this area and the radar console floor above holding scores of
giant displays, was in keeping with the scale of the system.
Probably the biggest challenge though,
was not so much the hardware, because once designed, could be
mass produced, and although reliability was finite, this could
be calculated and provision made for failures.
The biggest challenge was software.
In parallel with the hardware development
of the first real-time solid state computers was the specification
and design of the means of programming the machines.
At the lowest level one used machine
code through which the hardware could be directed with precision.
Above this was assembler level and above this a high level language
which provided a general way of communicating with the hardware
for which a programmer did not need to understand the intricate
operation of the computer.
A new real-time language, loosely based
on the contemporary "CORAL" language, called "MINI-CORAL"
was written for the XL computers and provided the first insight
into the difficulties of getting computers to perform their tasks.
Because huge teams of people had to
be involved there was clearly a need for intercommunication and
this demanded tons of documentation and a carefully structured
Translating performance specifications
into computer tasks using systems analysis was embryonic and
nearly all the staff involved would have had no previous experience
and had to learn on-the-job.
Anyone that's worked in Industry must
be aware that everything that's ever been written down is subject
to errors. These include misunderstandings, incompetence, plain
mistakes and failure to advise or communicate with other people
involved with associated software routines to which a particular
program may interface. On top of this add typographical errors
and compilation problems due to the conversion of the high level
or assembler level code into machine code.
All these things made life for the first
systems programmers next to impossible and the science of Configuration
Mangement, or the rigorous control of changes, which commenced
following the first Apollo shots was unknown in the UK.
Input to computers was via paper tape
using crude electro-mechanical machines and involving huge rolls
of paper tape which had to manually respooled after loading.
Correcting errors usually required a
second reel of tape, which contained program patches, to be loaded.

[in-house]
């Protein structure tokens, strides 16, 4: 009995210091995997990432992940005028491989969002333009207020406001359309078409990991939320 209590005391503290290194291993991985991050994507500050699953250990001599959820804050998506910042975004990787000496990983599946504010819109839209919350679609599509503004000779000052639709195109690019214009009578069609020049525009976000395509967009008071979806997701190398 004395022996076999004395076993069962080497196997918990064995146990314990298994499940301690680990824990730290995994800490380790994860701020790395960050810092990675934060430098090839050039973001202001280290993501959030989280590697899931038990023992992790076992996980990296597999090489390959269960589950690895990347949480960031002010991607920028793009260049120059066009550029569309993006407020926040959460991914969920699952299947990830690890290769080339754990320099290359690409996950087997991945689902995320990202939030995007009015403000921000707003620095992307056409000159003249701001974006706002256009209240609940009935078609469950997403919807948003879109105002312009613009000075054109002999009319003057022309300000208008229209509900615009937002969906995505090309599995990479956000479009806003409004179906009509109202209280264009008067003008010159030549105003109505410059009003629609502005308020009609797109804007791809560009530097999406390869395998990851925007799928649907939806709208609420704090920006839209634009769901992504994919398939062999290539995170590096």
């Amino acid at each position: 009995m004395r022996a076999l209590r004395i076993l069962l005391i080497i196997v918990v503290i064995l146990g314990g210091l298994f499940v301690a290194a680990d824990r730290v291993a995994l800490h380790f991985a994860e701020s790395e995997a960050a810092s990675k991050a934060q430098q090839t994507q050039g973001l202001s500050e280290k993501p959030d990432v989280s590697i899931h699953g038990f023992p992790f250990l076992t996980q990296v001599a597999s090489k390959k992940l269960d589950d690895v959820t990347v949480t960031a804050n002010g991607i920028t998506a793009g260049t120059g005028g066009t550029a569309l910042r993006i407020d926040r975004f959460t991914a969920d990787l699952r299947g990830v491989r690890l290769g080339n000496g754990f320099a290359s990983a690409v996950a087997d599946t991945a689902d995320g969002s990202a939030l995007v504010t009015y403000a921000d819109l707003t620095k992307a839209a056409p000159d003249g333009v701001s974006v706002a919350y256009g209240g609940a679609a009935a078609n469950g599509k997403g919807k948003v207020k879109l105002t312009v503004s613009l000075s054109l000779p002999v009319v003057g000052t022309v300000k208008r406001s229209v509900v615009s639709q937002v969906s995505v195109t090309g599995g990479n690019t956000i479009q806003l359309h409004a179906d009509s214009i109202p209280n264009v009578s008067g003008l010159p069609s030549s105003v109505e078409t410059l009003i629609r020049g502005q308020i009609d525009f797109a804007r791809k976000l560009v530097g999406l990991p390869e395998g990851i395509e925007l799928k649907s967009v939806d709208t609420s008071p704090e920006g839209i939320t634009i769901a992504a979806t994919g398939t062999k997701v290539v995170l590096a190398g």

This was fraught with problems as it was necessary to distribute
the patches to other teams so that everyone was working with
the same up to date information.
Sometimes of course patches were unofficial,
and didn't work, and merely one of several attempts to overcome
Periodically patches were assimilated
into re-compilations when everyone resynchronised their program
build. This recompilation would often generate more problems
than had been solved.
All in all for an undertaking of this
magnitude it was virtually impossible to complete the job before
the whole system became obsolete.
Programmers would move on to better
things, losing the project valuable experience, and those remaining
would be overloaded and unable to cope and of course new recruits
would need to be trained and this would dilute the efforts of
Any major computer system will suffer
from these problems, and the faster does computer hardware evolve,
the more the difficulty in completing to a customer's satisfaction,
the task of getting everything to work properly.
If one is philosophical, one could say
that to a large extent, a major defence contract like the one
described above, need never be completed as long as it is never
actually required to be used for its prime purpose.
If it added to our overall deterrent,
and I'm sure it did, then even if it never worked properly, or
had to be scaled down to a shadow of its original promise, it
had at least been useful in that role.
My memories are fading fast but I do
remember the huge screen showing really useful information with
the illuminated legend above, fortunately not counting down,
with those chilling words "MINUTES TO IMPACT... 4".